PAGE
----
ON THE HORIZON: June 2017, Issue 6
Posted by WAFWA on June 1, 2017
|Work to conserve sagebrush lands and the species that depend on them is currently proceeding on several fronts. Together with the U.S. Fish and Wildlife Service (FWS) and Bureau of Land Management (BLM), WAFWA has assembled a diverse group of stakeholders to guide the development of a collaborative Sagebrush Conservation Strategy and is moving ahead. A science framework for the strategy is in development, as are processes to engage and involve stakeholders in development of conservation strategies. With federal dollars from the FWS and BLM, WAFWA has funded six projects to provide science support for the conservation strategy and is reviewing 23 additional proposals for potential funding. A request for proposal for human dimensions/social sciences information to better inform inputting human needs into the strategy is expected later this summer following a gap analysis workshop to identify critical needs.
WAFWA and a myriad of partners, including Audubon, FWS and the Intermountain West Joint Venture recognized early on that increasing communications about the importance of, and need to mitigate threats to sagebrush would be critical to sagebrush conservation. SageWest, a new sagebrush communications network, is pulling together communicators from agencies and organizations that have a stake in the sagebrush ecosystem. A communications framework has been developed to coordinate and complement efforts and a meeting of communicators in early June in Denver will further refine communication efforts. A Texas Panhandle meeting and field trip organized this spring for regional field staff of the U.S. Fish and Wildlife Service (FWS) highlighted efforts on public and private land to conserve the lesser prairie-chicken. FWS officials met with WAFWA staff and representatives of the Lesser Prairie-Chicken Initiative Council in Lubbock on April 17. The following day, the group toured the Yoakum Dunes Wildlife Management Area with Texas Parks and Wildlife Department staff to observe on-the-ground conservation efforts on state land, and also toured a nearby private ranch that is under a term conservation agreement with WAFWA. The group was treated to the inspiring sight of booming lesser prairie-chickens on two leks, saw plenty of other wildlife and they were all encouraged by what they saw. “One word sums up the day: awesome!” said Benjamin Tuggle, regional director for the USFWS Southwest Region. “I am sure that through our continued collaboration and communications we will strengthen our partnership and foster additional opportunities for conservation in the Great Plains.”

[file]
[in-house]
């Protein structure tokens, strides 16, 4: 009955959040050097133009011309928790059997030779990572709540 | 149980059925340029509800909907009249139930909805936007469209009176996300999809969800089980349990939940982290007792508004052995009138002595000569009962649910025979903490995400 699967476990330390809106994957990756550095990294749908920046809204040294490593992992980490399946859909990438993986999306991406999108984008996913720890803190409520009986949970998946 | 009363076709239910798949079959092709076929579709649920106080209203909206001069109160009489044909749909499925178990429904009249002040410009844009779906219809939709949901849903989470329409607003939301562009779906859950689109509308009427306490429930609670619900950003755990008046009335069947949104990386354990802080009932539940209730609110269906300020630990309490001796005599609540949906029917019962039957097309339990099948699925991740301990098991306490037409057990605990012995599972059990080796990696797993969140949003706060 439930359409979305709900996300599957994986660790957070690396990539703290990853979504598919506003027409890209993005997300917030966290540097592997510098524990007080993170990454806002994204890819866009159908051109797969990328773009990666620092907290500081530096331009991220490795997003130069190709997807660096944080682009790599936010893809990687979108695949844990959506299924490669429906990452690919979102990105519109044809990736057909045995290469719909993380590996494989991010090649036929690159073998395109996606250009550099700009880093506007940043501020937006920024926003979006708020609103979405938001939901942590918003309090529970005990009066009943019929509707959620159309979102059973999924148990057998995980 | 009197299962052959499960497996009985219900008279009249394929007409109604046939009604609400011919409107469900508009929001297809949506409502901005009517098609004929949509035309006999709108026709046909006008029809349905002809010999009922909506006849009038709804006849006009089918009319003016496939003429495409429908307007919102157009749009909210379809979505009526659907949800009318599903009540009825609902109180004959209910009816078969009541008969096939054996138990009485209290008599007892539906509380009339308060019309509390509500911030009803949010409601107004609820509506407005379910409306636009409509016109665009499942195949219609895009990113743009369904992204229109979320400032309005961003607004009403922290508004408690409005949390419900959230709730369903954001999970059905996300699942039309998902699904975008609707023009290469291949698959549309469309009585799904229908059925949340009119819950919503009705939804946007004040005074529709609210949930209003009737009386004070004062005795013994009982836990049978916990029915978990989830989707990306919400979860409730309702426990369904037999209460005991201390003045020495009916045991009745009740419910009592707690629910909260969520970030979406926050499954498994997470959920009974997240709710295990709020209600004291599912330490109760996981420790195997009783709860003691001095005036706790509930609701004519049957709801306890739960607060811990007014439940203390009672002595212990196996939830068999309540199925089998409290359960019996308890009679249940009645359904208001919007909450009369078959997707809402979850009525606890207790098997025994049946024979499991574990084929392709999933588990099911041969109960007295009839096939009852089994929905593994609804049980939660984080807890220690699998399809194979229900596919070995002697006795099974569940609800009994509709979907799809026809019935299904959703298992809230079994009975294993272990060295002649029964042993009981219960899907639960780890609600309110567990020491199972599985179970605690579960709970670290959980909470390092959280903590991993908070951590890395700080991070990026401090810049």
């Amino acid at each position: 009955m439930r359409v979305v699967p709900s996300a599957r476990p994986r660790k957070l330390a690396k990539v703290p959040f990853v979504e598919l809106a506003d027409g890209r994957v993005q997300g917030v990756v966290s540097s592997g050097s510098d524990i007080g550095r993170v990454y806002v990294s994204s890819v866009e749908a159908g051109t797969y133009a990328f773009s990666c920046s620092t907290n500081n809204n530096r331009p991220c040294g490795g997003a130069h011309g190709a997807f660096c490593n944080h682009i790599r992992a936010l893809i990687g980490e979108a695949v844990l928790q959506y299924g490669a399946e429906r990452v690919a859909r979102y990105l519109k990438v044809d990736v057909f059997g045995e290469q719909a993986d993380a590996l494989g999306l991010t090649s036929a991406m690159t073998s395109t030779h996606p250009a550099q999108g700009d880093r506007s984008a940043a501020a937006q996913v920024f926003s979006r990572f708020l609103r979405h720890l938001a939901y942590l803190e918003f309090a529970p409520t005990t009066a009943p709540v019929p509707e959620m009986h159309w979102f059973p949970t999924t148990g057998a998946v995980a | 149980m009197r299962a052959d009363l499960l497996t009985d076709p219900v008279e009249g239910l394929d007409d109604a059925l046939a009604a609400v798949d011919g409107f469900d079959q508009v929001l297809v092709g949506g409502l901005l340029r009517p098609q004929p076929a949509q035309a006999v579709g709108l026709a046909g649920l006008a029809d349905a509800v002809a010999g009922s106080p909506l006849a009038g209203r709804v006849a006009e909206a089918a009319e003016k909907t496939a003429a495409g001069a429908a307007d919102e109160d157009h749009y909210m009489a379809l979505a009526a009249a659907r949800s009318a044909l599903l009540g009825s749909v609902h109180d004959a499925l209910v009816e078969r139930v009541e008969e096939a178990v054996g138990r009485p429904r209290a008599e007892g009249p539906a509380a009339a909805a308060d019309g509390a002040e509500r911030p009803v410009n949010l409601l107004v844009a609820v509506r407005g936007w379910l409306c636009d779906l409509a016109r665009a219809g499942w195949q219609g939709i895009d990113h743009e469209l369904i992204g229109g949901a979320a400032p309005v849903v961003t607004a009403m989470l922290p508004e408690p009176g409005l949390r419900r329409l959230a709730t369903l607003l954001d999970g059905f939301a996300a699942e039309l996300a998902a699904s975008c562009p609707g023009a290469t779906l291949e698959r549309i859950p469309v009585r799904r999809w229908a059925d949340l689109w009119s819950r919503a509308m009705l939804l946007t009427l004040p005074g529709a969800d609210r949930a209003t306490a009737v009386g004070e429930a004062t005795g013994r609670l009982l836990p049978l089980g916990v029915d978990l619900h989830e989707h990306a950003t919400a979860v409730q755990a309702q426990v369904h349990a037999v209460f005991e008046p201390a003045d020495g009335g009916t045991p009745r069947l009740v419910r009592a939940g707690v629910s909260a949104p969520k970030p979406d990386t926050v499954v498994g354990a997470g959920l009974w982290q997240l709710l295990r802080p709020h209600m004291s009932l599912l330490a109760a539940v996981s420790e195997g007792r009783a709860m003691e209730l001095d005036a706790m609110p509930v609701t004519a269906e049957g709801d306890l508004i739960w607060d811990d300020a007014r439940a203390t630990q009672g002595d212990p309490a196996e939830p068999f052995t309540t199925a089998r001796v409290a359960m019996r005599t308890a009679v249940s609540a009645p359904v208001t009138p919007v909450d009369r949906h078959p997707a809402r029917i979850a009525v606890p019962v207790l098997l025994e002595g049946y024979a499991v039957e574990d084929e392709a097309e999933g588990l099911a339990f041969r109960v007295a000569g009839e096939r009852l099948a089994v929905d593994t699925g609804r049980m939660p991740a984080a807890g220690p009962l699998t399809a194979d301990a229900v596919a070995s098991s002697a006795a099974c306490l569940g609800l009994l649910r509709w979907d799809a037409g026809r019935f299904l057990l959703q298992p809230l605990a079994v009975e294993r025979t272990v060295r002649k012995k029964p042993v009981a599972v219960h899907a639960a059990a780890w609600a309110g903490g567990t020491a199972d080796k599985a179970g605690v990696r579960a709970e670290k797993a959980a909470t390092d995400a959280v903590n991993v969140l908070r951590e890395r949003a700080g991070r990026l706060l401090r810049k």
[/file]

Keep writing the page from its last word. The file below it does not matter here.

The landscape-scale conservation work currently underway for lesser prairie-chickens in five western states is massive in scale and complex in scope. To help people understand what it’s all about, WAFWA has recently launched new “story maps” to explain different elements of the plan and how it all comes together. The interactive site is easy to navigate and provides detail in easy to understand terms.Learn More The Western Native Trout Initiative (WNTI) and its partners are once again offering opportunities for community organizations to tap into dollars to restore or recover western native trout in the rivers, lakes and watersheds where they are found. The 2017 Small Grants Program Request for Proposals will be accepting applications until June 16, 2017. WNTI is an initiative of the Western Association of Fish and Wildlife Agencies and a recognized National Fish Habitat Partnership that seeks to cooperatively restore and recover 21 western native trout and char species and sub-species across their historic range.Read More If the fish fits, wear it! Thanks to a collaborative partnership with RepYourWater, you can now purchase a different hat for all 21 species of western native trout and char that the Western Native Trout Initiative represents. We hope this unique offering will promote pride in our native trout species and an interest in where they live. A percentage of the proceeds from hat sales will support on-the-ground habitat conservation projects in all 12 states where WNTI works.SEE HATS